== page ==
Furthermore, the Philippines has yet to penetrate other markets such as Australia where the standards set by agricultural authorities are very rigid.

Global competition in the banana trade has also become stiffer over the years as new banana-producing countries like India and China emerge and gain strength. These countries have vast tracts of land needed for planting the crop.

In addition, India sets a lower minimum wage rate than the Philippines, and has an advantage in terms of proximity to some key markets.

From an accounting perspective, the adoption of accounting standards for agriculture (Philippine Accounting Standards 41) has also become a concern for banana companies because the standard suggests an accounting treatment on standing crops that is different from previous accounting practices. The standard requires the recognition of biological assets which are standing crops at fair value less estimated costs to sell, except for rare cases where the fair value cannot be measured reliably.

The complexity of the processes involved in the biological transformation of banana plant (which would be affected by some unpredictable factors like weather, disease, etc.) frequently causes banana companies to devote a considerable amount of time in determining appropriate bases for their assumptions and estimates of fair value.

Market-determined prices or values may not be available for standing crops. Hence, companies use the present value of expected net cash flows from the assets in their most relevant markets, discounted at a current market-determined rate in determining fair value. These assumptions and estimates would include number of boxes that can be produced and sold, selling price per box, foreign exchange rate, among others.

A lot of other interesting factors have to be considered as well in the range of assumptions and benchmarks, in order to arrive at the most reliable estimate of fair value, such as whether the bananas are planted in a lowland, midland or highland area. For instance, lowland bananas are harvested nine months after planting, while highland bananas are harvested after 14-16 months and so its pricing commands a certain premium.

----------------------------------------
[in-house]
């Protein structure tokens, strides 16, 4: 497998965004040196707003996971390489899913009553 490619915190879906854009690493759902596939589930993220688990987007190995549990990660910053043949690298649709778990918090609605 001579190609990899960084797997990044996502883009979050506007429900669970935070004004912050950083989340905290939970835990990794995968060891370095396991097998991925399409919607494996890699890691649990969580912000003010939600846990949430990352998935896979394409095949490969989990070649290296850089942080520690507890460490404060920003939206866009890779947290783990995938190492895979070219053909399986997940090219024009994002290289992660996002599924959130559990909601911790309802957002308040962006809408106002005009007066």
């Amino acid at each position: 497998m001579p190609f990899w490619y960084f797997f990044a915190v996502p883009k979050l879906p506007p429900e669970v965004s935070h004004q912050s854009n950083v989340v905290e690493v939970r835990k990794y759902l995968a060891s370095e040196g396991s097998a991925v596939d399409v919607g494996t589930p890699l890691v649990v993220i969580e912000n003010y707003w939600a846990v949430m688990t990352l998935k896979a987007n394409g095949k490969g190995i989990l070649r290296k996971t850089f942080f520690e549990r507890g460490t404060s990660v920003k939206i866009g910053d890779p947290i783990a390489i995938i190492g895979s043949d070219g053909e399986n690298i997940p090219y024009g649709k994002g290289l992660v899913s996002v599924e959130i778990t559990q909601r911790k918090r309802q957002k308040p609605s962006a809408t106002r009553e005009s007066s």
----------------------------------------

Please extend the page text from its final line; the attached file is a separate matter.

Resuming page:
We can attribute the growth and success of our banana industry to Filipino workers’ competence, diligence and care.

However, while the industry appears to be vibrant and continuously expanding, it is not yet close to being truly robust to become, as the expression goes, a “top banana.” More than ever, the industry at this time needs increased government support, notably in terms of technical and other assistance to improve processes and product development.

(Alicia O. Lu is a Partner of SGV & Co.)

This article was originally published in the BusinessWorld newspaper. It is for general information only and is not a substitute for professional advice where the facts and circumstances warrant. The views and opinion expressed above are those of the author and do not necessarily represent the views of SGV & Co.